I’ll give you an example. My daughter loves to do puzzles, which is awesome because it’s great for her brain, but she always wants myself or my husband to sit with her while she does her puzzles. She doesn’t necessarily want us to join in or anything, she just wants us to be there. So okay, that’s fine; I’ll usually sit with her and have my iPhone or my laptop with me and I’ll pluck away at something while she’s doing her puzzle. I’ll smile and nod and praise her at the appropriate intervals, while also multitasking on something else I have (or want) to do. This is what we were doing a few weeks ago, up in her bedroom. She was plucking away at her Tinkerbell puzzle, and I was praising her while browsing Twitter on my iPhone. What I failed to realize as this was occurring, was that I wasn’t really so much paying attention to her as I was smiling and nodding while focused intently on my phone’s screen. I didn’t notice what I was doing…but she sure did. Even though I was doing basically the same thing that I would have been doing had I not had the phone with me (smile, nod, say “Good job!”), she was fully aware that I wasn’t paying attention, and she didn’t like it. Before I knew what was happening, she stood up, took the phone right out of my hand, placed it on her bookshelf, and said, “There, that’s better!” before returning to her puzzle. I was shocked for a moment, but it didn’t take me long to burst into laughter. She really told me! She knew that I was only paying her lip service while I was glued to the Twittersphere, so she resolved the issue herself.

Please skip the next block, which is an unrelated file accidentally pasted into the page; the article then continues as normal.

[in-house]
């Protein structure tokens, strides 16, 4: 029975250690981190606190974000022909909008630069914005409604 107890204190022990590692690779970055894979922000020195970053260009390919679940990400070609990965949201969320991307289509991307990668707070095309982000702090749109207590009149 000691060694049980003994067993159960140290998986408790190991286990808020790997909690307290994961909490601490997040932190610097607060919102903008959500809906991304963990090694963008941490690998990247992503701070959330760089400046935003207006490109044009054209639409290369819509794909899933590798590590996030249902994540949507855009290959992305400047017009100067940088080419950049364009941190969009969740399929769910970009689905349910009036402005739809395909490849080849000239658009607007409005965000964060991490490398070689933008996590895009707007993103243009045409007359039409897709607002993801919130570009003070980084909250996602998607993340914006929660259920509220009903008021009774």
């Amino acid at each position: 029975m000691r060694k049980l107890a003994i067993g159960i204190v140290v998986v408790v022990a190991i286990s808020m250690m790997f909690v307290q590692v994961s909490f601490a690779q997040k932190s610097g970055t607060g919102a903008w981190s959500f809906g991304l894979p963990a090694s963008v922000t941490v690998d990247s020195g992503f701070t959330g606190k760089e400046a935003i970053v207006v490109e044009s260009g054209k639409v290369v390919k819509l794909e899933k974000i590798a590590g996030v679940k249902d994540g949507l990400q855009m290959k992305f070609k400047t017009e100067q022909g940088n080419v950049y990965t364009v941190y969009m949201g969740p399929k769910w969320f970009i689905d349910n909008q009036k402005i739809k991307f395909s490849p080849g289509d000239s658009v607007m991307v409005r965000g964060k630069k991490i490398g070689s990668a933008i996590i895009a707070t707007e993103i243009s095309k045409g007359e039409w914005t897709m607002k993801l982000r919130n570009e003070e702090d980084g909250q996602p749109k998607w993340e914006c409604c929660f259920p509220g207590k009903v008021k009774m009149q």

Kids notice these things. They are a lot more in tune to what is going on around them than adults give them credit for. They know when you’re patronizing them, they can tell when you’re flat-out lying to them, they notice when you’re genuinely upset, they see things that you don’t even realize you’re doing. Think of all the times a child has spouted off a surprising phrase that you didn’t notice you said all the time, or the times a child has followed you around, copying mannerisms you never noticed you even had. If you don’t have kids of your own, think back to when you were a kid. Couldn’t you tell if your mother was sad about something, or your dad had suffered a bad day at work? Didn’t you try to copy the way your mother applied lipstick, or the way your father shaved? And don’t even try to tell me that you can’t think of at least one instance of a parent or a loved one bursting into laughter or getting embarrassed because of something you said, and you didn’t understand what the big deal was because you were just repeating something they had said.

"Don't worry, ma, I've been paying attention and I've totally got this."
“Don’t worry, ma, I’ve been paying attention and I’ve totally got this.”

It’s an important thing to remember when dealing with children, although we tend to forget it more often than not. Remember that this little creature is watching you, seeing everything you do, hearing everything you say, picking up on your emotions and moods, and learning. Most of all, learning. Everything you do or say, everything you present to them in everyday life, is a lesson. What are you going to teach your children today?